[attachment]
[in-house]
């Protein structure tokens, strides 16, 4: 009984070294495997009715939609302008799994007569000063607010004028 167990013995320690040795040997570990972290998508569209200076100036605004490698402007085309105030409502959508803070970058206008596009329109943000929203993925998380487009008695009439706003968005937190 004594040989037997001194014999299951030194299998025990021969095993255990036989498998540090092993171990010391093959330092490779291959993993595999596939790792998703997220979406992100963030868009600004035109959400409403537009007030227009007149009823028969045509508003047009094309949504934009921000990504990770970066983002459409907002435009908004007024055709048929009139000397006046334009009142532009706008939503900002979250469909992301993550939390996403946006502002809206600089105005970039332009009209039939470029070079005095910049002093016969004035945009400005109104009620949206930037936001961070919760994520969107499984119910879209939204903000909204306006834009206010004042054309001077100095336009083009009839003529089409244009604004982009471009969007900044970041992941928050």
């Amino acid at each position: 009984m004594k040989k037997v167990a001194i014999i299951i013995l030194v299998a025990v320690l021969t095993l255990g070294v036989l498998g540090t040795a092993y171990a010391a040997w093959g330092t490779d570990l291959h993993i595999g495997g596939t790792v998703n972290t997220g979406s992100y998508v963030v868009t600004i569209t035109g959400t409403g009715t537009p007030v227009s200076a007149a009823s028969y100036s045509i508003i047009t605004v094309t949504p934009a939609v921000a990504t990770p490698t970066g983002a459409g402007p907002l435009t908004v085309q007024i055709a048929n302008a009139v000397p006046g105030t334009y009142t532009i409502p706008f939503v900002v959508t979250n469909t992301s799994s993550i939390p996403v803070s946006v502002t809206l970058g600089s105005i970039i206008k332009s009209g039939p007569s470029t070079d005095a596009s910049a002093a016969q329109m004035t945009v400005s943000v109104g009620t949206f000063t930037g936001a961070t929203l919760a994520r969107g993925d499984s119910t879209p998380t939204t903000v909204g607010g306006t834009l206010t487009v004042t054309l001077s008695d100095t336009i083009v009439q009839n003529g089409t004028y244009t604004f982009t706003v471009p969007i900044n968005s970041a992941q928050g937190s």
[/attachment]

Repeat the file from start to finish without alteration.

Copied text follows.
[in-house]
């Protein structure tokens, strides 16, 4: 009984070294495997009715939609302008799994007569000063607010004028 167990013995320690040795040997570990972290998508569209200076100036605004490698402007085309105030409502959508803070970058206008596009329109943000929203993925998380487009008695009439706003968005937190 004594040989037997001194014999299951030194299998025990021969095993255990036989498998540090092993171990010391093959330092490779291959993993595999596939790792998703997220979406992100963030868009600004035109959400409403537009007030227009007149009823028969045509508003047009094309949504934009921000990504990770970066983002459409907002435009908004007024055709048929009139000397006046334009009142532009706008939503900002979250469909992301993550939390996403946006502002809206600089105005970039332009009209039939470029070079005095910049002093016969004035945009400005109104009620949206930037936001961070919760994520969107499984119910879209939204903000909204306006834009206010004042054309001077100095336009083009009839003529089409244009604004982009471009969007900044970041992941928050």
């Amino acid at each position: 009984m004594k040989k037997v167990a001194i014999i299951i013995l030194v299998a025990v320690l021969t095993l255990g070294v036989l498998g540090t040795a092993y171990a010391a040997w093959g330092t490779d570990l291959h993993i595999g495997g596939t790792v998703n972290t997220g979406s992100y998508v963030v868009t600004i569209t035109g959400t409403g009715t537009p007030v227009s200076a007149a009823s028969y100036s045509i508003i047009t605004v094309t949504p934009a939609v921000a990504t990770p490698t970066g983002a459409g402007p907002l435009t908004v085309q007024i055709a048929n302008a009139v000397p006046g105030t334009y009142t532009i409502p706008f939503v900002v959508t979250n469909t992301s799994s993550i939390p996403v803070s946006v502002t809206l970058g600089s105005i970039i206008k332009s009209g039939p007569s470029t070079d005095a596009s910049a002093a016969q329109m004035t945009v400005s943000v109104g009620t949206f000063t930037g936001a961070t929203l919760a994520r969107g993925d499984s119910t879209p998380t939204t903000v909204g607010g306006t834009l206010t487009v004042t054309l001077s008695d100095t336009i083009v009439q009839n003529g089409t004028y244009t604004f982009t706003v471009p969007i900044n968005s970041a992941q928050g937190s």